a judiciary where the decisions are not a foregone conclusion or a rubber stamp for any particular political or ideological agenda - regardless of who is in power.  

    In other words, fair.  Or more fair than it appears it has been.

    If you're worried about an extreme change of direction as a result of Obama's judicial appointments, I think you might be giving him credit for being more liberal than he is.


    Yeah (none / 0) (#6)
    by MrConservative on Wed Mar 11, 2009 at 07:21:44 PM EST
    I do want a more liberal judiciary.  Even if all the conservatives on the court retired immediately and Obama had to replace them all, the court would be left leaning enough for me.  I'm not kidding.

    *wouldn't (none / 0) (#7)
    by MrConservative on Wed Mar 11, 2009 at 07:22:16 PM EST
    "balance" (none / 0) (#11)
    by diogenes on Wed Mar 11, 2009 at 08:51:44 PM EST
    If these guys wanted "balance" then they would want Obama to appoint conservative judges to the ninth circuit too.  Somehow I doubt it.

    no (none / 0) (#15)
    by CST on Thu Mar 12, 2009 at 10:42:20 AM EST
    balance on the ninth circuit would require only new liberal judges just to make it slightly-right leaning instead of what it is today which is super-right leaning.

    If the republicans had made balanced choices and it was currently a 50-50 split, then sure, throw them a bone or two.  But that's not how it went down.


    same ninth circuit? (none / 0) (#17)
    by diogenes on Thu Mar 12, 2009 at 03:28:55 PM EST
    The ninth circuit is already majority democratic. If you're saying that it's not liberal enough for you and that the new norm for all circuit courts should be somewhere to the left of the present ninth circuit, then I guess we disagree.

    oops (none / 0) (#18)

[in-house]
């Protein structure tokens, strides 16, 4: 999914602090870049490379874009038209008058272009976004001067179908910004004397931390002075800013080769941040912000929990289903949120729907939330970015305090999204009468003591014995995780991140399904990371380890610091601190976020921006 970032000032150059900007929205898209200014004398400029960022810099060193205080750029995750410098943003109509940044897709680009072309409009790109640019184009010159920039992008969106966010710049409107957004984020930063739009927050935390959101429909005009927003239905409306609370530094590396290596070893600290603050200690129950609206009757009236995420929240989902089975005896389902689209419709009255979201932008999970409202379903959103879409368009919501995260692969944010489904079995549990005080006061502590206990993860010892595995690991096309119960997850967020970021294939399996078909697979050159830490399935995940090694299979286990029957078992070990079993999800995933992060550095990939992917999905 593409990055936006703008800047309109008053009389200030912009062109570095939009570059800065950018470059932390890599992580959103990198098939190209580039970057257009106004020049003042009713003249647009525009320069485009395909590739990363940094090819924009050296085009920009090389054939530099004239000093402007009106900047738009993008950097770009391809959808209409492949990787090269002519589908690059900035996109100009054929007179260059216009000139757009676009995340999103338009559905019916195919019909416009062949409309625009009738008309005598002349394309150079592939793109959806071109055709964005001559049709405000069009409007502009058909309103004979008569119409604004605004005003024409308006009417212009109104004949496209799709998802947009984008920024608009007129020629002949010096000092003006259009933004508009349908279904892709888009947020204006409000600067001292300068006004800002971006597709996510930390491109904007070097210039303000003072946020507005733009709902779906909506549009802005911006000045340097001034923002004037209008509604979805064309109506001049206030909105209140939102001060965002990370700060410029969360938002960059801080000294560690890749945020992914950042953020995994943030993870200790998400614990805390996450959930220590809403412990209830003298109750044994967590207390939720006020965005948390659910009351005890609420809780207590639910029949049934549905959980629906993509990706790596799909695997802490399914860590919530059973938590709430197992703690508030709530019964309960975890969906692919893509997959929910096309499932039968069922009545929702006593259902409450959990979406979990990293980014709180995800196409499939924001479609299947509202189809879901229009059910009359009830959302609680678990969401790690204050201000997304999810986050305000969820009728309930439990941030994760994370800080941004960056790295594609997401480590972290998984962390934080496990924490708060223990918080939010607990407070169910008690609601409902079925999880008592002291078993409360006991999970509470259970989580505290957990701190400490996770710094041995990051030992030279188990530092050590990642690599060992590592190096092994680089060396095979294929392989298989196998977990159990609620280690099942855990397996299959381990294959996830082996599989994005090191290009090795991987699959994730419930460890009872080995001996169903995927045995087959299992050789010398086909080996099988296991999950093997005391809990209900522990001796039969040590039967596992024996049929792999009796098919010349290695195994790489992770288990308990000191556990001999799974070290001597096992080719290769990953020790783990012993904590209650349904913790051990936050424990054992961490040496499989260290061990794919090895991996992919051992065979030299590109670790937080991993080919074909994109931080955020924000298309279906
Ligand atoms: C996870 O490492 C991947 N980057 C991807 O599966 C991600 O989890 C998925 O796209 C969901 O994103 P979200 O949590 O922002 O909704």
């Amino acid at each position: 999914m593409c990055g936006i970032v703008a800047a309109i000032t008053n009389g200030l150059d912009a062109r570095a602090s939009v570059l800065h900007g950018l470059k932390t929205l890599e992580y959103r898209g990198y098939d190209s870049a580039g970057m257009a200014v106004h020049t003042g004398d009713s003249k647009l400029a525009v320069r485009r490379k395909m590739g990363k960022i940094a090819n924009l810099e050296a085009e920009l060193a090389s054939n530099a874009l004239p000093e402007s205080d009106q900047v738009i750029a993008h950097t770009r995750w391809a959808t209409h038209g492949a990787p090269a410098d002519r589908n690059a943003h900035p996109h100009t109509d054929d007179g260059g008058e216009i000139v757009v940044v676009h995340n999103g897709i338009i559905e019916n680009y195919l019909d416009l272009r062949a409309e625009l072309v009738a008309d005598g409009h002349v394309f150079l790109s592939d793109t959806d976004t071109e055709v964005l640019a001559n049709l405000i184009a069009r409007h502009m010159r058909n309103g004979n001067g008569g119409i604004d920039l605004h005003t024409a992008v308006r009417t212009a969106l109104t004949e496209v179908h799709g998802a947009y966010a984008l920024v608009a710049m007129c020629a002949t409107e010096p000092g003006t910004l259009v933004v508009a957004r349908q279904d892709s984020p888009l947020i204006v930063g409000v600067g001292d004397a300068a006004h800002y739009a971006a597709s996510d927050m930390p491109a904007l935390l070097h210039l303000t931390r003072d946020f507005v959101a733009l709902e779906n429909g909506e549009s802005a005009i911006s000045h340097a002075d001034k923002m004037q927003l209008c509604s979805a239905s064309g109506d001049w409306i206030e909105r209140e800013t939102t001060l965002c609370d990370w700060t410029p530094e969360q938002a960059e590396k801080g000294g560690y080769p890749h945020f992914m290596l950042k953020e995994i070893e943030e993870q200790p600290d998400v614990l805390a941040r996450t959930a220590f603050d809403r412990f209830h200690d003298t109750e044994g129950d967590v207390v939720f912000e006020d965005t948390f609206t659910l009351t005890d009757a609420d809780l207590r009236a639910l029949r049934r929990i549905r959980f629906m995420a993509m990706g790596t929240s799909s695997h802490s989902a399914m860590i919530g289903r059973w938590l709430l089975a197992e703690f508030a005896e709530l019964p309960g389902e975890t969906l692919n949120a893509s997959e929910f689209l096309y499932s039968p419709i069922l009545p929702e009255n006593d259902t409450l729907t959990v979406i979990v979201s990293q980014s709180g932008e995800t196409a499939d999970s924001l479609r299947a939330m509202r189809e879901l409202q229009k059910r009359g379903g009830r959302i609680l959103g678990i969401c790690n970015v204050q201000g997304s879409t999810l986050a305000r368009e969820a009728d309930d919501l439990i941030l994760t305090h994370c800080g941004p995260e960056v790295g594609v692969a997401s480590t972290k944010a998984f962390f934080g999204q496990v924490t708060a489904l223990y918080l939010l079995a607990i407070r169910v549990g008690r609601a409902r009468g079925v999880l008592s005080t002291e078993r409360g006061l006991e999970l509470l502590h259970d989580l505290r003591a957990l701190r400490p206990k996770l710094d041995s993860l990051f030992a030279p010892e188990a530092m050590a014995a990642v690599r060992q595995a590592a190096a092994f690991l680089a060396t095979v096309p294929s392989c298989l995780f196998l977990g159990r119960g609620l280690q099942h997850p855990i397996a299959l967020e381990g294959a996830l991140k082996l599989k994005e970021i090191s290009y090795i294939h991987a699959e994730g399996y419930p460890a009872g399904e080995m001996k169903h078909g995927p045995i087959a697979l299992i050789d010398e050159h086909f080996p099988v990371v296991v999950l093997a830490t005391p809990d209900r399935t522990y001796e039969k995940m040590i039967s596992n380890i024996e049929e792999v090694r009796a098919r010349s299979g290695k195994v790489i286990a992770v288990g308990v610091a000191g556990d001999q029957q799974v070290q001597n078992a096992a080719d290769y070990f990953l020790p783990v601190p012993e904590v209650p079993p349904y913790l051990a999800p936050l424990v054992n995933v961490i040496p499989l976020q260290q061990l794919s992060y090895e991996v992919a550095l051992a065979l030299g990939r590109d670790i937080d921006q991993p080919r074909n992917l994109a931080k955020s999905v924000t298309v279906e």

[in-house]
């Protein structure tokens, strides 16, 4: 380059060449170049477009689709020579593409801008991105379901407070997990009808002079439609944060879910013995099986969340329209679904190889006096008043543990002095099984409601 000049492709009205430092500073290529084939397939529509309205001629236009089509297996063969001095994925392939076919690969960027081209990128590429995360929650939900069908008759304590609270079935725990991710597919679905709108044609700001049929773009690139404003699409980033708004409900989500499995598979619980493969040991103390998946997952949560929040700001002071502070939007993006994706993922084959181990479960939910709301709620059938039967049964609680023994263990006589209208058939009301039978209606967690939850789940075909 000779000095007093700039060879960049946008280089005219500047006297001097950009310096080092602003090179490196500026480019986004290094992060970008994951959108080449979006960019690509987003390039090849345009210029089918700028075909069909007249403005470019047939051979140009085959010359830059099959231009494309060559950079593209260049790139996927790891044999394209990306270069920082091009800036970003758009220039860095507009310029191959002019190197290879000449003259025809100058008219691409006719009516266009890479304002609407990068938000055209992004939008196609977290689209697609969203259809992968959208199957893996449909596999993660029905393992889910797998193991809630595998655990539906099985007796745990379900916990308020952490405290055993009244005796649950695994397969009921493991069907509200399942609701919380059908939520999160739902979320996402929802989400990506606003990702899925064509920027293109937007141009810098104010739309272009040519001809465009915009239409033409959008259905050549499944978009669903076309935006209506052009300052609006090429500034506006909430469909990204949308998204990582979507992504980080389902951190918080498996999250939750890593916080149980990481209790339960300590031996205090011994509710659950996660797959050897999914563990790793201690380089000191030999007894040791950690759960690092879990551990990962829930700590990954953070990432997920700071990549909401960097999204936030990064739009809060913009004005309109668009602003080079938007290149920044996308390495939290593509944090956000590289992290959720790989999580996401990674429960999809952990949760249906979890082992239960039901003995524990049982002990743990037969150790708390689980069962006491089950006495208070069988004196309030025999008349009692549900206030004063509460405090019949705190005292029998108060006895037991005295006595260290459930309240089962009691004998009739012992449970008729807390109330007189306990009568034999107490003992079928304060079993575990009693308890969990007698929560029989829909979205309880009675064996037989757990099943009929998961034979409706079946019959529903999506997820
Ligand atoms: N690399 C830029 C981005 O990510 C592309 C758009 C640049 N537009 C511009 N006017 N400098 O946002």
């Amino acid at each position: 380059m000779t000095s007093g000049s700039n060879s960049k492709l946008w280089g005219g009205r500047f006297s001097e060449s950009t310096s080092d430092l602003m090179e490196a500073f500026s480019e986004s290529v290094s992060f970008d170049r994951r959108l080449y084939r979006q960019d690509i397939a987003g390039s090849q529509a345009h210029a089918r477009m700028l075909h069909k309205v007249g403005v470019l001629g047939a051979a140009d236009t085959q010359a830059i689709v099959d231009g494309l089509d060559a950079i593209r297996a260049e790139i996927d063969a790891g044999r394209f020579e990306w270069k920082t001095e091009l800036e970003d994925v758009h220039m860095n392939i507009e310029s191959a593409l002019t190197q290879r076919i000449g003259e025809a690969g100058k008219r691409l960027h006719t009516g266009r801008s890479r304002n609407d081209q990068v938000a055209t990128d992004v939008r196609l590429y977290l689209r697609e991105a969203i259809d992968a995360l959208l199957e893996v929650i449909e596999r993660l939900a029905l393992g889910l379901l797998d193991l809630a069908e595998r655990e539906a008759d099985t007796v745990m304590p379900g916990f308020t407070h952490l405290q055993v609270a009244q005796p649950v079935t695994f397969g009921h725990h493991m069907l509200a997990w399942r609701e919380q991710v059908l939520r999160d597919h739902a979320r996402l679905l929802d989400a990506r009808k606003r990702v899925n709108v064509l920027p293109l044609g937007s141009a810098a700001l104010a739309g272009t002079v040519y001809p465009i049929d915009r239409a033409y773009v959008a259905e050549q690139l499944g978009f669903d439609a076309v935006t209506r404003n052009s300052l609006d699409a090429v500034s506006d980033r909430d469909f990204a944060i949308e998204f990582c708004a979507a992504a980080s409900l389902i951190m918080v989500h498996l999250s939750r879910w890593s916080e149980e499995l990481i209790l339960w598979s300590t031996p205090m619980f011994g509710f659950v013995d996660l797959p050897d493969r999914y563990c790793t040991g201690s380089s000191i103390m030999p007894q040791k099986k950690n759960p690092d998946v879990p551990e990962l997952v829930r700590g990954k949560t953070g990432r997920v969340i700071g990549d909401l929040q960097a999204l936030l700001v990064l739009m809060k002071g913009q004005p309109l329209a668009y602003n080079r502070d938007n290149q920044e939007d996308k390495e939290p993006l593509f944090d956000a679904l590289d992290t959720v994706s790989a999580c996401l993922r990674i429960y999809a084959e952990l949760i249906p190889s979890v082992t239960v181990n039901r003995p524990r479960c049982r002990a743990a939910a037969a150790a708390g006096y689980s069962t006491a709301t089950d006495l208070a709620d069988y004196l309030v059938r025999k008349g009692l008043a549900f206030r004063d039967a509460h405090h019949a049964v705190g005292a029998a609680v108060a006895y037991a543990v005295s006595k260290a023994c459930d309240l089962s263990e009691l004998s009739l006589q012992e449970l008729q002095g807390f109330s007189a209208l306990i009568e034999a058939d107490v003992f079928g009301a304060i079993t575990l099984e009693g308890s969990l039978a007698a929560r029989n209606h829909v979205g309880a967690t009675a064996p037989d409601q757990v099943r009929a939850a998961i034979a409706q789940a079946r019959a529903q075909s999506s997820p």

by CST on Thu Mar 12, 2009 at 05:00:16 PM EST
    wrong circuit, not reading well today...

    Is it (none / 0) (#3)
    by Wile ECoyote on Wed Mar 11, 2009 at 03:41:10 PM EST
    bad to be skeptical of expanding federal power at the expense of the states?  

    Quite frankly (5.00 / 1) (#8)
    by MrConservative on Wed Mar 11, 2009 at 07:23:06 PM EST
    I don't care about 'states rights'.  What have 'states rights' given us in our history besides slavery and civil rights injustice?  Human rights come before states right.

    um ok (none / 0) (#12)
    by Wile ECoyote on Wed Mar 11, 2009 at 09:02:37 PM EST
    Is this the court that (none / 0) (#9)
    by hairspray on Wed Mar 11, 2009 at 08:07:17 PM EST
    sent Dan Seigleman  back to jail?

    Actually (none / 0) (#13)
    by DancingOpossum on Thu Mar 12, 2009 at 10:17:14 AM EST
    States rights are supremely important in terms of allowing states to set and follow their own laws free from intrusion by the federal government. If you think that means nothing but slavery think again. A huge issue facing state legislatures, consumer rights advocates,  and civil /civil justice lawyers is federal preemption of state laws.  

    Yes (5.00 / 1) (#16)
    by MrConservative on Thu Mar 12, 2009 at 02:06:26 PM EST
    But 99% of the time, when a conservative mentions "states rights", he's really talking about the federal government restraining the ability of states to infringe on human rights.

    that was supposed to be (none / 0) (#14)
    by DancingOpossum on Thu Mar 12, 2009 at 10:17:51 AM EST
    civil rights/civil justice lawyers...